Of course my trade proposal is just that: mine, no one else’s. Not a whisper or a rumor, its pure speculation on my part. But trades like this come together due to an entire front office’s hard work. From the analytics department crunching numbers, scouts digging through reports and higher level executives like Alex Anthopolous, Perry Minasian, and Adam Fisher, providing the right direction to make it all happen in a manner that’s like a brilliant orchestra.


Teheran for Happ as the principals makes sense. Adding Folty to the deal makes moving Markakis possible. I’m not confident that Mark Zagunis is enough of a secondary return for what we’re sending the Cubs, but that’s really the only issue I have with this deal. I think there’s a better than 50/50 shot that Folty ends up in the bullpen if he remains in ATL just because of the pressure of the kids behind him, and Teheran is badly in need of a scenery change.
Maybe I would take out Zagunis and add CJ Edwards since he better fits our needs in the pen, but that’s more or less just picking at threads of a decent deal.

swap out Markakis for Kemp and drop Zagunis or add a good reliever then maybe you have something. There is no good reason for the Braves to trade for two OFs. Don’t forget that Acuna’s coming up. Where would Zagunis play in a Ender/Acuna/Happ OF? I might also swap Folty for Sims. So Teheran/Sims/Kemp for Happ/RP or Happ alone. Maybe that’s not enough for Happ but the Braves are not hurting that bad for OFs. And I’m kind of getting tired of people saying the Braves need bats because the hitting has been bad. The Braves have been a top five AVG team and not terrible at getting on base. What they need is power. Happ may fill that gap but 3B is where it is really needed to be added (Frazier hint, hint to bridge to Riley).

I did a comparison the other day on another forum, comparing our projected lineup to the average OPS for each lineup spot 1-8. Since Acuna didn’t have a MLB OPS I left him at 8, but as far as how the rest of our hitters stacked up, Freddie had an OPS that would make him above average at any of the 2/3/4 spots in the order. Albies would be above average in the 1 hole. Flowers would be average in the 5 hole. The rest of the team graded out as best suited for the 6-8 holes as compared to the league average. That includes Ender Inciarte and Nick Markakis. We do have a lineup problem. It’s contact heavy and struggles in the power department and the on base area.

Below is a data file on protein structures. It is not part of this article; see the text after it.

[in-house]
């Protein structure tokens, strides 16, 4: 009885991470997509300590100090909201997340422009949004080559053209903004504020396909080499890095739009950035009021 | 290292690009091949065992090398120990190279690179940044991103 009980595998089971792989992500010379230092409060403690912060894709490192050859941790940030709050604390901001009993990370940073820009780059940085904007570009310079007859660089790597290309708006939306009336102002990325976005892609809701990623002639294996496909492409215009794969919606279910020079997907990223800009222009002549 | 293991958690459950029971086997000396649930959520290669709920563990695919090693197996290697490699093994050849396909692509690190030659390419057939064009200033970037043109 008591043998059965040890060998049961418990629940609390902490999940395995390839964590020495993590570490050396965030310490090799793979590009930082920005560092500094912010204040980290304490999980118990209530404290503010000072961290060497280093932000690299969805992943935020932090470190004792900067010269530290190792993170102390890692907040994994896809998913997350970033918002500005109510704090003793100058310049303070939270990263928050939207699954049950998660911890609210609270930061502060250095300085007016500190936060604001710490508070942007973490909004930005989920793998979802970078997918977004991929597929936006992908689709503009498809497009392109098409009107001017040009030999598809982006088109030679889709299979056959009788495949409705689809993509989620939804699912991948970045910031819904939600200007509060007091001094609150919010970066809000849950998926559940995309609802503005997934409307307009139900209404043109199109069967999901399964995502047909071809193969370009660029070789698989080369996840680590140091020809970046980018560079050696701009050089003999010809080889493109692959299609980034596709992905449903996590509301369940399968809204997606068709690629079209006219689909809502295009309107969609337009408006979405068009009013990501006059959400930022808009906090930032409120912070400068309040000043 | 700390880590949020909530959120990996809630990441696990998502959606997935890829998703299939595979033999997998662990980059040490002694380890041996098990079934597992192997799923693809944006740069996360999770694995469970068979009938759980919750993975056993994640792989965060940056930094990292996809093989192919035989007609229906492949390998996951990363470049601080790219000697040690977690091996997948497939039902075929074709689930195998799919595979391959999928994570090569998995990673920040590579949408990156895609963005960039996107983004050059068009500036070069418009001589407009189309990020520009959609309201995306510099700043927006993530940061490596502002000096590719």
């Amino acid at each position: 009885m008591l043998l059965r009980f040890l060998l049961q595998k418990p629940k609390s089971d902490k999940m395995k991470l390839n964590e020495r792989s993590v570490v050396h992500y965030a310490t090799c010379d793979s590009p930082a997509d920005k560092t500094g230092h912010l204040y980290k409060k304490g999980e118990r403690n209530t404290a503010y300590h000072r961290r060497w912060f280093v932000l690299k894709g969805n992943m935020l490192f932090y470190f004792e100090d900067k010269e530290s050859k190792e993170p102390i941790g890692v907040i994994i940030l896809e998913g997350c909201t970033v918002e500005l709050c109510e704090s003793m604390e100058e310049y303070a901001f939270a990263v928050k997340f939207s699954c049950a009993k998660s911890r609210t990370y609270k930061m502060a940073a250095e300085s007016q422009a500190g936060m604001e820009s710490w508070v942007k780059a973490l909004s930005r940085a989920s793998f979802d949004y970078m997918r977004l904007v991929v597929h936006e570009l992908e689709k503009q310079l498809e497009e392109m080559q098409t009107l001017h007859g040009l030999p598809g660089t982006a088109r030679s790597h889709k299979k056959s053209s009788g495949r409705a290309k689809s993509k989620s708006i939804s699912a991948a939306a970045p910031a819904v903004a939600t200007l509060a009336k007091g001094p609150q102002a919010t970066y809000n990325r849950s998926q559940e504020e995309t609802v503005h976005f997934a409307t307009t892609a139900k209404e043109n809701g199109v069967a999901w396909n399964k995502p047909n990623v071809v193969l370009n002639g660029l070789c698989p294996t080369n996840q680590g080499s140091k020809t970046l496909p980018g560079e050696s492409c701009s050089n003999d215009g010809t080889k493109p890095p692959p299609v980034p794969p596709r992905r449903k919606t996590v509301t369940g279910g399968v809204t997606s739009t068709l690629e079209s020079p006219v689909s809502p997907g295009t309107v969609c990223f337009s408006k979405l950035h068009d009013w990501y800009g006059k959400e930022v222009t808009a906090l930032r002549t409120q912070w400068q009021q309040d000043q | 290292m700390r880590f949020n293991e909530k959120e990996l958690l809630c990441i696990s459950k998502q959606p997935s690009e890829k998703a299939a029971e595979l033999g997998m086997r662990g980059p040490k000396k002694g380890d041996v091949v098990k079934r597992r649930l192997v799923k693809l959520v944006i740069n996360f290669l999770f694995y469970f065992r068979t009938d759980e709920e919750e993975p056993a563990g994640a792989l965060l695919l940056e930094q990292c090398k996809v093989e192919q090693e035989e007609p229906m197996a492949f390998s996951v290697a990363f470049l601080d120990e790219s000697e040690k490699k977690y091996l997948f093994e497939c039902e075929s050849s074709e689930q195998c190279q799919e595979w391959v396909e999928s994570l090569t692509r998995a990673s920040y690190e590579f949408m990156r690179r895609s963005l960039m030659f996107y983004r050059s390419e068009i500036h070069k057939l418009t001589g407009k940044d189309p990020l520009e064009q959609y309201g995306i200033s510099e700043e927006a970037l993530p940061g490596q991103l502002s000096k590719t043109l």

Yes, last year the offense was much improved. It was the pitching that let the team down. However, the “real” studs (Gohara Fried and Nuke) didnt get up to the bigs until late in the season. Same for the stud relievers we (at least I) assumed would be there for 3/4 of the year; Minter/Winkler/Morris (didn’t get the call). With Biddle and Lindgren ready to make an impact after injury, the bullpen should *finally* be much much improved with some tweaking.

The problem with swapping Kemp for Kakis is that the Cubs are already flush in payroll obligations. They have to sign a top-tier closer, and last year were sitting around 150MM in payroll. I expect that number to climb, but theyve already sunk cost into Heyward. Why would they further their sunk cost by taking on Kemp? Markakis is a player that can actually play for them, stay on the field, and add value.

With the logjam, a few things can happen:
a/could bring Happ into 3rd base, Zagunis in left.
b/Use Zagunis in a trade for something else we need (big time pen piece)
c/ be a 4th outfielder (never know if Lane Adams will turn into a pumpkin)
d/ Ready for injury and/or struggles by Happ/Acuna.

There’s plenty of use for a guy like Zagunis with such a high floor and potentially even a high ceiling if he can keep his flyball rate in check.

Your Teheran/Sims/Kemp for Ian Happ trade would make sense for The Braves (it would clear up Kemp’s 2 year/$37 mil contract…but also cost us our current best starting pitcher who has a team friendly 3 year/$31 mil contract…in addition to a 5th starter/bullpen piece that is Lucas Sims).

Basically, a way of looking at this trade…is The Cubs paying Julio Teheran $68 mil over the next three seasons (lumping Kemp’s contract into Teheran’s..unless The Cubs can swap Kemp down the line to an AL team in need of a DH). While Teheran is a value at 3/$31 mil…he becomes HELLA PRICEY at 3/$68 (going from $10 mil a year to almost $23 mil a year).